If you meet a women and want to establish contact then do NOT start with talking about her looks!
                Relate to her as a person.
                The beautiful ones know already that they are beautiful,they have been told so all their life.
                A man that see them as a person,will be more interesting.

                And remember that lots of persons with exceptionally good looks are as vulnerable and fragile as the rest of us. Many are very insecure.

                When you are in a relationship then you can praise her beauty every day.

            • Tom Brechlin says:

              Joanna, what struck me in what you said is that you were uncomfortable. That’s an instinct that I feel people should listen to. You don’t appear to be the type of person who walks around suspect of every person you encounter. I think your instincts were right.

            • PursuitAce says:

              It looks like we’ve reached the point where the only safe interaction between strangers is no interaction. I was reminded of this a few days ago when I broke my own rule and looked to have a thirty second conversation with a young women about her nursing career. She took off like I was just about to commit an assault. A few months earlier I was walking a building and checking into each office to get information for future insurance sales. In one office I had just finished talking to a young receptionist and was reviewing some of the pictures and displays on the wall of the company. After a minute the young women asked me if I was leaving soon because I was making her feel uncomfortable. I don’t know what was bothering her, but I know it wasn’t my thousand dollar suit. My general rule is never to directly look at or initiate conversation with someone of the opposite sex. Maybe George Clooney and Brad Pitt can get away with it, but I’ve already been identified by the entire gender as a predator. There must be a Facebook page for this somewhere. I know I always sound extreme to people, but it works for me. Maybe we could all just give it a try for a day. We could call it …, well I don’t know what to call it, pick a name.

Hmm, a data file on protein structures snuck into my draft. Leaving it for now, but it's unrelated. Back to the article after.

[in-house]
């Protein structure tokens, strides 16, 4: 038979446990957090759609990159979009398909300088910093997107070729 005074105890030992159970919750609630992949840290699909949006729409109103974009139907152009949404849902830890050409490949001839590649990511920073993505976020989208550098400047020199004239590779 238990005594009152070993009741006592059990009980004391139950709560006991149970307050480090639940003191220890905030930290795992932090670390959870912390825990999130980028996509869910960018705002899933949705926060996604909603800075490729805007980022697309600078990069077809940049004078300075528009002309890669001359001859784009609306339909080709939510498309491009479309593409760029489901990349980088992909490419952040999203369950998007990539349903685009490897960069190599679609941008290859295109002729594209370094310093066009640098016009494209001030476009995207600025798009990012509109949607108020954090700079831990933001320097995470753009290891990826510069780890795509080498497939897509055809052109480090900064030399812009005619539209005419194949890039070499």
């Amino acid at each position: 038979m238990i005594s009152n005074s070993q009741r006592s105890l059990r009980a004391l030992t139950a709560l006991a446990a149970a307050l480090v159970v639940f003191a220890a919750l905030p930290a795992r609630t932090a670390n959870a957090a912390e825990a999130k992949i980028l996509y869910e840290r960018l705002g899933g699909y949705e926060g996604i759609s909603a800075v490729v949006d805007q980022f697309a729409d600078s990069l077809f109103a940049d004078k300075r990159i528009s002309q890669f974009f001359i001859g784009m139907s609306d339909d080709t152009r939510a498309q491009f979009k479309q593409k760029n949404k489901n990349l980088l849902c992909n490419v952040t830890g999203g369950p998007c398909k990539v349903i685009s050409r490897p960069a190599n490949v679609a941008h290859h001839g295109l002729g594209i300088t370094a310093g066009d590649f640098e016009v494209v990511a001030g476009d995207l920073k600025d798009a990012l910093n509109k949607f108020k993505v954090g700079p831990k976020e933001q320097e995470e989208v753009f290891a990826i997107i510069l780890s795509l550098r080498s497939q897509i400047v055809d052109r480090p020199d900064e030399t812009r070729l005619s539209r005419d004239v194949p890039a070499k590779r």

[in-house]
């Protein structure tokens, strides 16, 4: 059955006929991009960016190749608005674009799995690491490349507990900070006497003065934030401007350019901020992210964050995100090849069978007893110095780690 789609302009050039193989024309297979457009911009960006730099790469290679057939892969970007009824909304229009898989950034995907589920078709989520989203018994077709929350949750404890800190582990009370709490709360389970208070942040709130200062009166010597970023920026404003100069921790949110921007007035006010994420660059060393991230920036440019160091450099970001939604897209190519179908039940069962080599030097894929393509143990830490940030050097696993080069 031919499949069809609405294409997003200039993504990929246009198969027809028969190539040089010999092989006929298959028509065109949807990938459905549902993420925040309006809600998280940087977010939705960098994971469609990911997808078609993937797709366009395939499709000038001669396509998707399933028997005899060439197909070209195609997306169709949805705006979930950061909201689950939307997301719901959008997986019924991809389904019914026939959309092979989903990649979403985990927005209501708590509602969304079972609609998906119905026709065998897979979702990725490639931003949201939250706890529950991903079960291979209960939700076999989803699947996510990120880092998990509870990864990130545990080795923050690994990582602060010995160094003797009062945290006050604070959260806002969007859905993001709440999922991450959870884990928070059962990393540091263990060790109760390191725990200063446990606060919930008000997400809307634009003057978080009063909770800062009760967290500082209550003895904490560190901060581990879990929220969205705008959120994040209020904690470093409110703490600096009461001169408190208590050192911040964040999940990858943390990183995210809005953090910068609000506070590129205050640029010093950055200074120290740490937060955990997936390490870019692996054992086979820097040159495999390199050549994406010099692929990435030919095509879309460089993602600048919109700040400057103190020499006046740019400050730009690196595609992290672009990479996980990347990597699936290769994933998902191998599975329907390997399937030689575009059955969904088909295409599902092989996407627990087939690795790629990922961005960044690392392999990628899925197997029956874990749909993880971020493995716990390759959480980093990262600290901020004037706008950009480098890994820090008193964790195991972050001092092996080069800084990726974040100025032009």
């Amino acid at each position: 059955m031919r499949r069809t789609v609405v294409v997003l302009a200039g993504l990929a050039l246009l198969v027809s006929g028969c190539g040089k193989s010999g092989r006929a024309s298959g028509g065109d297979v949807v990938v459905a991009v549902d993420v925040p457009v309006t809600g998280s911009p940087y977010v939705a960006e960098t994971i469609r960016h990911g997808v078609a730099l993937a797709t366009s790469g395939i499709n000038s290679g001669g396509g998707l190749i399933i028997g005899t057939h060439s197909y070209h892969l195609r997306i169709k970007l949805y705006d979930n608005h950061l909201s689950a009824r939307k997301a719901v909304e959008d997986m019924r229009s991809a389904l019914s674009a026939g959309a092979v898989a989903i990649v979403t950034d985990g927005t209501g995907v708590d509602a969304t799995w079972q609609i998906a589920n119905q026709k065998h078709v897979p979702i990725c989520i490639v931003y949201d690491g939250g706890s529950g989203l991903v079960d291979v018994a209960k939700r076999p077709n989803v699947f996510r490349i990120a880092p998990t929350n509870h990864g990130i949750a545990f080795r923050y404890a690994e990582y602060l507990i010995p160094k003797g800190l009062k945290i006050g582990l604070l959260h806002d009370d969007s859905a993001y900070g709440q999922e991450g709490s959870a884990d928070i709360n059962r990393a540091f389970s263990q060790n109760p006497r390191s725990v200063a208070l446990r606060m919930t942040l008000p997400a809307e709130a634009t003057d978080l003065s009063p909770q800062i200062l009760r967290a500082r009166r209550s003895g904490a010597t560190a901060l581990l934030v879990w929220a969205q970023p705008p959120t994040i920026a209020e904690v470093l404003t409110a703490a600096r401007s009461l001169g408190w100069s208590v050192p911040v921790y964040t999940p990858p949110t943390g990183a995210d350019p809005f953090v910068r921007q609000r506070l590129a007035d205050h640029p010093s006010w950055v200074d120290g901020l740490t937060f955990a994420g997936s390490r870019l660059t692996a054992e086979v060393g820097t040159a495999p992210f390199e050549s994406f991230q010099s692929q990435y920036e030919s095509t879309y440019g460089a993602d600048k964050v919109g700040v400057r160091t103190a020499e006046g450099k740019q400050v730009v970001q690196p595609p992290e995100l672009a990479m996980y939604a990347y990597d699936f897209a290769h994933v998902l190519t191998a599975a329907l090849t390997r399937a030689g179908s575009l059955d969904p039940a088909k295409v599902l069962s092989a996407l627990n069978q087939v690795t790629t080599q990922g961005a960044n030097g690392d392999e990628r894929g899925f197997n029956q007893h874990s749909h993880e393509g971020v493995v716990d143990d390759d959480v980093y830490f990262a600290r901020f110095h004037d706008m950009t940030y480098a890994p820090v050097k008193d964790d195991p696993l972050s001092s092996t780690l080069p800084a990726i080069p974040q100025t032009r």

Oh, and if anyone ever wondered, my screen name has nothing to do with the art of seduction. It’s just a tip of the digital hat to the American pilots of WW1.